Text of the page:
New Voices 2011: Madness and Revolt

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Association of Art Historians Student Members Committee

AAH New Voices 2011
Madness and Revolt
25 November 2011
University of Edinburgh

'Quite apart from stressing the perfectly inspired nature of the expressions of certain madmen, to the extent that we are able to appreciate them, we affirm the absolute legitimacy of their conception of reality, and of any action resulting from it.'

--Letter to the Head Doctors of Insane Asylums,
La Révolution surréaliste. No.3. April 1925

Keynote Speaker: Dr Sabine Wieber, University of Glasgow

To what extent has madness emerged as an aesthetic strategy and as a site for political action across different historical periods, geographies, interpretative frameworks and within changing cultural, political and social conditions? Why have specific aspects of madness been photographed, performed, filmed, parodied, attacked, reclaimed or otherwise deployed in the visual arts? How, and how successfully, have artists subverted, reinforced or questioned stereotypical notions about the forms, metaphors and the timeworn (yet deeply ingrained) gendered myths of madness? Can the historically evolving link between madness and creativity open up spaces of resistance against the logic and oppression imposed by capital, patriarchy and racial ideologies? Can artistic 'treatments' of madness disclose social and political truths that the regime of reason conceals?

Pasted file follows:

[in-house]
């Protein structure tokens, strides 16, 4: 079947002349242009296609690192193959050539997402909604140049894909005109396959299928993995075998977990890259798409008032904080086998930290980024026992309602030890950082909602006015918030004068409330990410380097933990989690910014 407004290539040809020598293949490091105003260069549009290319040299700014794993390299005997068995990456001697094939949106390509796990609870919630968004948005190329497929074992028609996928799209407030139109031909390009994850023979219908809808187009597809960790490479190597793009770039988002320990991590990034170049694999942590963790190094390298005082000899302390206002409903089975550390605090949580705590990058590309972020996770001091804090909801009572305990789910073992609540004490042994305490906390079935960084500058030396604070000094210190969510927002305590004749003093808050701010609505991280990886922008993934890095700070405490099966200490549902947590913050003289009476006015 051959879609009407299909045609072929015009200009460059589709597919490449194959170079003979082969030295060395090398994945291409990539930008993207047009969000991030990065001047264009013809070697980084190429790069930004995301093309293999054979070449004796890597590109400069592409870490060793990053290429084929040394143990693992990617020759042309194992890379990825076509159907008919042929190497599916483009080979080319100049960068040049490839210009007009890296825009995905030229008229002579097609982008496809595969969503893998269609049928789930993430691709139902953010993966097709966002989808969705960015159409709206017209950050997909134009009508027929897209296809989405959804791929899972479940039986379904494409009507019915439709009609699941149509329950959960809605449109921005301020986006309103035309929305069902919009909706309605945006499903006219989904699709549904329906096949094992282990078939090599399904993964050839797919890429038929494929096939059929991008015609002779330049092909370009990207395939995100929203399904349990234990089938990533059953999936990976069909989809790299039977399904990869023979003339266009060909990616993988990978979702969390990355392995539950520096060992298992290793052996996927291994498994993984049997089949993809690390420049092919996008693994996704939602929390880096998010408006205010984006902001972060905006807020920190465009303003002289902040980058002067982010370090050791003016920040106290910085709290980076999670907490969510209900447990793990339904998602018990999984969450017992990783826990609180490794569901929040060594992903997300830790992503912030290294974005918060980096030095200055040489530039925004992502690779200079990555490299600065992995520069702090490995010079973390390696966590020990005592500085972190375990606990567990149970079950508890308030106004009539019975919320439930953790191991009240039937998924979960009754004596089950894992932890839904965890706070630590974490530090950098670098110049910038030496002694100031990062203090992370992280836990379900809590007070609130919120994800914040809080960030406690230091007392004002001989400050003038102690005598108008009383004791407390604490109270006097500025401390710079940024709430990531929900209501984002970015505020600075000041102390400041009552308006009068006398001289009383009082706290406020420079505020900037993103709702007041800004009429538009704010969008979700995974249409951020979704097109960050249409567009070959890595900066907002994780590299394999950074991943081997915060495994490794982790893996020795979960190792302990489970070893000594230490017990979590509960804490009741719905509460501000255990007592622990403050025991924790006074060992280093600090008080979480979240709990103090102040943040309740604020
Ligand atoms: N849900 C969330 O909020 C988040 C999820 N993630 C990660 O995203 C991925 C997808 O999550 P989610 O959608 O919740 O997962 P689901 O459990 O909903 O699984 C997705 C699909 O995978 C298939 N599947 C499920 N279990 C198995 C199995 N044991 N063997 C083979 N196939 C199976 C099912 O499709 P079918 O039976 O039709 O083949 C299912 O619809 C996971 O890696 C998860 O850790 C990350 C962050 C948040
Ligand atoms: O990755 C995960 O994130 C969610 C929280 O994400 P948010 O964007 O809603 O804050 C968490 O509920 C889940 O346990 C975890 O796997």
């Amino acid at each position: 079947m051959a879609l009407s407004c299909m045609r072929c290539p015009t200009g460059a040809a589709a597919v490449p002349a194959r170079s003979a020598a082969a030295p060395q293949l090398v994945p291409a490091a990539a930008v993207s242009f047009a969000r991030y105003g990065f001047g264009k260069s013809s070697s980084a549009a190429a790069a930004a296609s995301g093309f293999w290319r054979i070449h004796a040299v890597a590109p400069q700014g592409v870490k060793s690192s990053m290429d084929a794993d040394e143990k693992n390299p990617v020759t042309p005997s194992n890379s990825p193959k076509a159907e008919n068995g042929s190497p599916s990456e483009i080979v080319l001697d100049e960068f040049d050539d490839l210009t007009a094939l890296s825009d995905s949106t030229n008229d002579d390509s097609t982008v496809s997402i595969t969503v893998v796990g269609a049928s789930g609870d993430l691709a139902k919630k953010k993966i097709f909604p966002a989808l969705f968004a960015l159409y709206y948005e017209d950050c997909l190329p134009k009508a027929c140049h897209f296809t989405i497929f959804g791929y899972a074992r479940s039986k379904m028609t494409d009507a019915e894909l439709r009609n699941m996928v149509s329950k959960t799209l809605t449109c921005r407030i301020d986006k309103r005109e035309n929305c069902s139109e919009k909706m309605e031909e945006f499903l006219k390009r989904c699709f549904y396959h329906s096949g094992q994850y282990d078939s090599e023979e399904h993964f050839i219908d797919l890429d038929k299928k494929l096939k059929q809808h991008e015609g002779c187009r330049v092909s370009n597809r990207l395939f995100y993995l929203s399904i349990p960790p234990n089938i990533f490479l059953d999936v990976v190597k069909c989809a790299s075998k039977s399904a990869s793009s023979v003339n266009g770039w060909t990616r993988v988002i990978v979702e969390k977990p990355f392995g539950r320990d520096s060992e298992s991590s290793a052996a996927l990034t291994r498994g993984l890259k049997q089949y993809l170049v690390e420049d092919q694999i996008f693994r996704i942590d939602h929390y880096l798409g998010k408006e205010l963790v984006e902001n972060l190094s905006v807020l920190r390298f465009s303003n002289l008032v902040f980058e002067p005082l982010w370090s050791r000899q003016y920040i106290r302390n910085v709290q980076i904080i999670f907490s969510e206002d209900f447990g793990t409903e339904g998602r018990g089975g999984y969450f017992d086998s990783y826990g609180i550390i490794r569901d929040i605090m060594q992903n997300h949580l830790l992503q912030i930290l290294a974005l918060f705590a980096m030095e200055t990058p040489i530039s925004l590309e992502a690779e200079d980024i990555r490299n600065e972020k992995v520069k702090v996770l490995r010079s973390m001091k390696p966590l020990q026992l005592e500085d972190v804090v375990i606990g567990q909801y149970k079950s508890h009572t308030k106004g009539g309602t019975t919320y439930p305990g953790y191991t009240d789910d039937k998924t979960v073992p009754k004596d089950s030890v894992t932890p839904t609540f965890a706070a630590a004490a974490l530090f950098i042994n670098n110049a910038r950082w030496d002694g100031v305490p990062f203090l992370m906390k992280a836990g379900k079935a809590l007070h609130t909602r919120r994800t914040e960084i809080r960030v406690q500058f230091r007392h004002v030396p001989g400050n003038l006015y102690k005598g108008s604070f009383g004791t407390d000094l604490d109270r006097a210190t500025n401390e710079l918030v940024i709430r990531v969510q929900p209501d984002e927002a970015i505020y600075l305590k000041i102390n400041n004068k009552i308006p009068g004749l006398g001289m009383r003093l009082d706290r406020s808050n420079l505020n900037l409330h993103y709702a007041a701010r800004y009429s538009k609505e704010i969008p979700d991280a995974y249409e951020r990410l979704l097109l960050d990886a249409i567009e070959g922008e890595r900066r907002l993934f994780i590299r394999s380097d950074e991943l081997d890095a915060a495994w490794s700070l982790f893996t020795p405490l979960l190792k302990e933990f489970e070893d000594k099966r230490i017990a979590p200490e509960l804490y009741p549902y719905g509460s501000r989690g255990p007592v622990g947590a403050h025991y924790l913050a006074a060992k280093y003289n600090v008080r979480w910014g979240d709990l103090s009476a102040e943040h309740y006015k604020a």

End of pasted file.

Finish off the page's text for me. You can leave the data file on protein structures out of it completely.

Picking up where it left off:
Madness has gone by many names and associated with diverse symptoms and cures in its centuries-old and multi-faceted history. In art and discourse, madness has served a variety of subversive aesthetic and political purposes. These include: the surrealists' contested celebration of madness and hysteria; feminist artists' and scholars' diverse attempts to reclaim the latter as an emblem of women's oppression or a transgressive 'feminine language'; cultural and political theorists' recurrent explorations of the lineages between madness and power and the invocation of schizophrenia in attempts to renew utopian thinking and open up spaces of resistance against capital's rule.
We welcome contributions that address the issues and questions outlined above or propose new critical positions. Topics may include, but are not limited to madness as it relates to:

• representation, spectacle, display
• economy, culture, biopolitics
• institutions/power
• psychoanalysis/anti-psychoanalysis
• the body, gender/sexual/queer politics
• performance, performativity
• religion, ecstasy
• metaphor, myth, truth
• love, desire
• violence, death
• the aesthetics/politics of irrationality & unreason
• social movements

Papers should be 20 minutes in length. Abstracts of no more than 300 words should be submitted along with a CV to: by 14 October 2011.

Submissions are open to AAH student members only
Conference organisers:
Mary Jane Boland, University of Nottingham,
Jenny Gypaki, University of Edinburgh,
Catriona McAra, University of Glasgow,